President of the Dulwich Society 2000-2010

It was very fitting that Michael Rich served as president of the Dulwich Society when plans were being made to raise a statue in memory of the Elizabethan actor and theatre owner, Edward Alleyn, on the 400th anniversary of his purchase of the Manor of Dulwich in 1605. Although a small committee had been formed to pursue this objective in terms of location and a competition to select a design, no one had been approached to shoulder the massive job of raising funds for the project. Initially the sum of £20,000 was thought to be required but when further estimates were received it was clear that this sum would be quite insufficient, and the target rose to £30,000.

Michael and his wife Janice were keen theatregoers and Michael had a great love and knowledge of the Elizabethan stage. He was delighted to be asked to chair the Edward Alleyn Statue Committee and provided wise and enthusiastic leadership. When Louise Simson was selected to create the statue, she shocked the committee by introducing a second figure - that of a poor boy - to the ensemble. Undaunted by the added cost of this challenge Michael encouraged the project to continue, even when the final cost rose to almost £50,000.

The statue project was not the only contribution Michael made to the Dulwich Society. He was a very early member, possibly a founder - member, and assisted when an application was made to the High Court in 1970 to require a consultative committee, made up of residents, to exercise oversight of the Scheme of Management granted to the trustees of the Dulwich Estate following the Leasehold Reform Act 1967. In 1974 he joined the Society’s new Town Planning sub-committee. Having recently co-edited Hill’s Town & Country Planning Acts 1967 (published by Butterworth 1968), he was in a unique position to provide expert advice.

Michael Rich was born in 1933 and grew up in Streatham, moving to Dulwich in 1964. He started school at Dulwich College Prep and in 1945 he went to Dulwich College, where he gained a State Scholarship to Wadham College Oxford. He deferred his entry to university by opting to carry out his National Service first and served in the RASC.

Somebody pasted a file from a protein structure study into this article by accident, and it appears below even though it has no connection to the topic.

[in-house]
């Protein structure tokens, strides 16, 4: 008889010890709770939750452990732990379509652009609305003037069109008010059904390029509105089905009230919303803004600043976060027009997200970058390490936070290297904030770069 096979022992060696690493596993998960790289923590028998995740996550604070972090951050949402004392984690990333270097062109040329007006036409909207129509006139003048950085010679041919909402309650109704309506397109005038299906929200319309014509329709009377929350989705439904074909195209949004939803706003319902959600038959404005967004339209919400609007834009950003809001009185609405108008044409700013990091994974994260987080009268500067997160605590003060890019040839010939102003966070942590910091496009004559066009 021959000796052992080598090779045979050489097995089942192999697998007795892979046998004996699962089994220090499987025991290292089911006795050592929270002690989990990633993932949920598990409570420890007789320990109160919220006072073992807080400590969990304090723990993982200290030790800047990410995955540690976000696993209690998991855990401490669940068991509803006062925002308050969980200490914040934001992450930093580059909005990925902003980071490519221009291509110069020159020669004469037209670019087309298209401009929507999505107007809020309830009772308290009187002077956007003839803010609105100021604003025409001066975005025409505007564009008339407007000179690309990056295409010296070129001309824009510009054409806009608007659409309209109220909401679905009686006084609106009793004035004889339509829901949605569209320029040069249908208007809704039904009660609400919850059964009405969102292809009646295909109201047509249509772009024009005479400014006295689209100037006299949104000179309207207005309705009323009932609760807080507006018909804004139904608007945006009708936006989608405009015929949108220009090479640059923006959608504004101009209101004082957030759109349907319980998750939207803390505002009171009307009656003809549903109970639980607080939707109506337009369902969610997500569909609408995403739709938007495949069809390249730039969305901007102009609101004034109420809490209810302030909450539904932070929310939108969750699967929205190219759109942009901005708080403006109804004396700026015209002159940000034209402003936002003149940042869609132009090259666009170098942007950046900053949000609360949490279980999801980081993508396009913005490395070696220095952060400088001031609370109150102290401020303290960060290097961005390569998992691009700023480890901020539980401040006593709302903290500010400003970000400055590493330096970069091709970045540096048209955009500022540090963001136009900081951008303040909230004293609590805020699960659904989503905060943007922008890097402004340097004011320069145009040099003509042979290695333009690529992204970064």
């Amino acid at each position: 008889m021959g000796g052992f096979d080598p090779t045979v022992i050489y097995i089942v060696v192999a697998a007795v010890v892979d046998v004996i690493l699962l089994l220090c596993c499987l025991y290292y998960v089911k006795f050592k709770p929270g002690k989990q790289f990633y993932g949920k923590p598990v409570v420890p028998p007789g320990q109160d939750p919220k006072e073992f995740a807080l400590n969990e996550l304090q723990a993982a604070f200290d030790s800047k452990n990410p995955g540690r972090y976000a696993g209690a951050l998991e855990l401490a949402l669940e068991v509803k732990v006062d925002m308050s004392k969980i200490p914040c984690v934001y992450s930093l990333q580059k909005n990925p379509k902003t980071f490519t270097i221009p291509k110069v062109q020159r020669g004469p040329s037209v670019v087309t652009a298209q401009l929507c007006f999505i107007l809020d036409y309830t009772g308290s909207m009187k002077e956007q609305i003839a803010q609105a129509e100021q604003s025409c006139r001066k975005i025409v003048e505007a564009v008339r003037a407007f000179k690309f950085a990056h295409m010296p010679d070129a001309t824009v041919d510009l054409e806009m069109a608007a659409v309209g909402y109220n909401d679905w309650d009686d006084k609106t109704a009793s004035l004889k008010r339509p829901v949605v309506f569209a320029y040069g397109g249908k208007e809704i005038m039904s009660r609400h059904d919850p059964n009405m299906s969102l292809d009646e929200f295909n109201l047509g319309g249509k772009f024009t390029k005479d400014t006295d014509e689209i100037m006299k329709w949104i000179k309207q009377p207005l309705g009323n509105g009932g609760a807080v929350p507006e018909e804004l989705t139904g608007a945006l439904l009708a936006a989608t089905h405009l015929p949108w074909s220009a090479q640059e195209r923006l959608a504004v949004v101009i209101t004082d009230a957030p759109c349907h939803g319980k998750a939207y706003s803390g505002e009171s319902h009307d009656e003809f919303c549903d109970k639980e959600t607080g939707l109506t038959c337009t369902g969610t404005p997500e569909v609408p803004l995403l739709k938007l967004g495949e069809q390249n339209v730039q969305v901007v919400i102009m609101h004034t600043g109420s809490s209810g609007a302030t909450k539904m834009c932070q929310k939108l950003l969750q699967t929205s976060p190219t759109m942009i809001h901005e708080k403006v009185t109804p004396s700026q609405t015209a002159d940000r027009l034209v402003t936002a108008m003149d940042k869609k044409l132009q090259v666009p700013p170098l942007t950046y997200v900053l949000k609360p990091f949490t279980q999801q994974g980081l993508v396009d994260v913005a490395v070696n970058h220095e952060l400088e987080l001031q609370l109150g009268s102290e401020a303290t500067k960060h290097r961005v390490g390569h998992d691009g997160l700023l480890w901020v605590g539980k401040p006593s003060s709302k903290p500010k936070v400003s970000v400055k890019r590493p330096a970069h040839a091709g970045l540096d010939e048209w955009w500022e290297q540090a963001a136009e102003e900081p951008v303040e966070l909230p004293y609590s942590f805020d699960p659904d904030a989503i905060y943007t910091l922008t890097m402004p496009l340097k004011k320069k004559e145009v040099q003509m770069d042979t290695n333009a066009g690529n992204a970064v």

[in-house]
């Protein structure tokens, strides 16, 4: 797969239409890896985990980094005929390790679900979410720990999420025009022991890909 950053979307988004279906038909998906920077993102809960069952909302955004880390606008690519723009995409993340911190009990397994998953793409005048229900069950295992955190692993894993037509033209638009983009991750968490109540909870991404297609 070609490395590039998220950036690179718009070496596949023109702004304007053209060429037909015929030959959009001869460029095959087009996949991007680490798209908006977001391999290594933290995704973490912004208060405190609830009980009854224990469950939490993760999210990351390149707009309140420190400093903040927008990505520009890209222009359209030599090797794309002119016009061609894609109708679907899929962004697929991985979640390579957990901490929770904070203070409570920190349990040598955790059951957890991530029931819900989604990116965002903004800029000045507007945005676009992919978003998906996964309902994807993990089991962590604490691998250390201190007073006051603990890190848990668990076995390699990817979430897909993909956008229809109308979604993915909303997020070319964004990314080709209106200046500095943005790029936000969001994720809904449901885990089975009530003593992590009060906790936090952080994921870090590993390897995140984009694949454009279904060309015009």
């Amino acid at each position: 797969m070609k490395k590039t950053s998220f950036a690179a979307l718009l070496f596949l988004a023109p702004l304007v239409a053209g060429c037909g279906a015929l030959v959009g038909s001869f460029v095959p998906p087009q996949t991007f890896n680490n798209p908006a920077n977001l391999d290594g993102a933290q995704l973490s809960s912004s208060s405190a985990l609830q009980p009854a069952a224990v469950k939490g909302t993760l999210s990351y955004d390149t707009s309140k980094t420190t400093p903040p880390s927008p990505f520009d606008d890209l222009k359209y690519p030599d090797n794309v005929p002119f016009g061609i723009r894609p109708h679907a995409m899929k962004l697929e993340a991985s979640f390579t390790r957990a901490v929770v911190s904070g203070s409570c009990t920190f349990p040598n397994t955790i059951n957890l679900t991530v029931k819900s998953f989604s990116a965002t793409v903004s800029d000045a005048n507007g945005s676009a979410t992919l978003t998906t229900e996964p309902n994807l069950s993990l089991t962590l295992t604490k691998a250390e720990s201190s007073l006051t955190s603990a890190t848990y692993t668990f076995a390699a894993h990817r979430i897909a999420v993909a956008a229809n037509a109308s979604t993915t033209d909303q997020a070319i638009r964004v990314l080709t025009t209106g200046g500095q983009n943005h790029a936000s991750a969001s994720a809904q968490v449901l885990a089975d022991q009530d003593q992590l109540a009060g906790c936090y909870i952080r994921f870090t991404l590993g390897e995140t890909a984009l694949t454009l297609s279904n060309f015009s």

In Streatham, his grandfather, Samuel Morris Rich had been a founder member of the South London Liberal Synagogue, Michael followed in his footsteps, serving on the synagogue council. He led the fundraising and planning of the refurbishment of the building in the 1970’s and served as synagogue president until his death.

A keen scout, he became a King’s Scout and continued to be active in the Scout movement for over 25 years, becoming group scout leader in 1963 and running the Old Alleynian Troop, the 48th Camberwell ‘Lorne Campbell’s Own’. He led numerous scout camps and expeditions for senior scouts in this country and abroad. With Lt. Col. Bill Hall, Michael was instrumental in gaining the lease of the former WW2 gun battery site in Grange Lane and converting it into accommodation and activity blocks which they renamed The Fort. It continues to be used by the scout movement to this day with groups from overseas as regular visitors.

He entered the Law in 1958, being awarded both the pupillage prize and the Harmsworth scholarship at Middle Temple. He took silk in 1980, becoming a Bencher in 1985. In 1992 he was appointed a judge. He was elected Reader of the Middle Temple in 2006 and selected as the customary address a subject in line with his theatrical interests: ‘A Daniel come to judgement: The role of the advocate in three plays’. This demanding task he successfully undertook whilst still recovering from major surgery.

In his long career as an expert in planning issues, he represented Devon County Council in 1979-80 at the public inquiry of the Okehampton Bypass on the A30 road. The choice of the route had divided the town with an almost halfway split between the opposing sides over the issue of placing the new road to the south of Okehampton and on part of the Dartmoor National Park. The enquiry dragged on for over ninety days but one compensation for Michael, stranded so far from home, was that he was able to indulge in his passion for walking, when the legal timetable allowed. He enjoyed a similar experience in the Lake District on another road enquiry. A keen hill-walker, he completed the 170 kilometre circuit of Mont Blanc and shortly before his final illness he was walking the Thames Path from its source.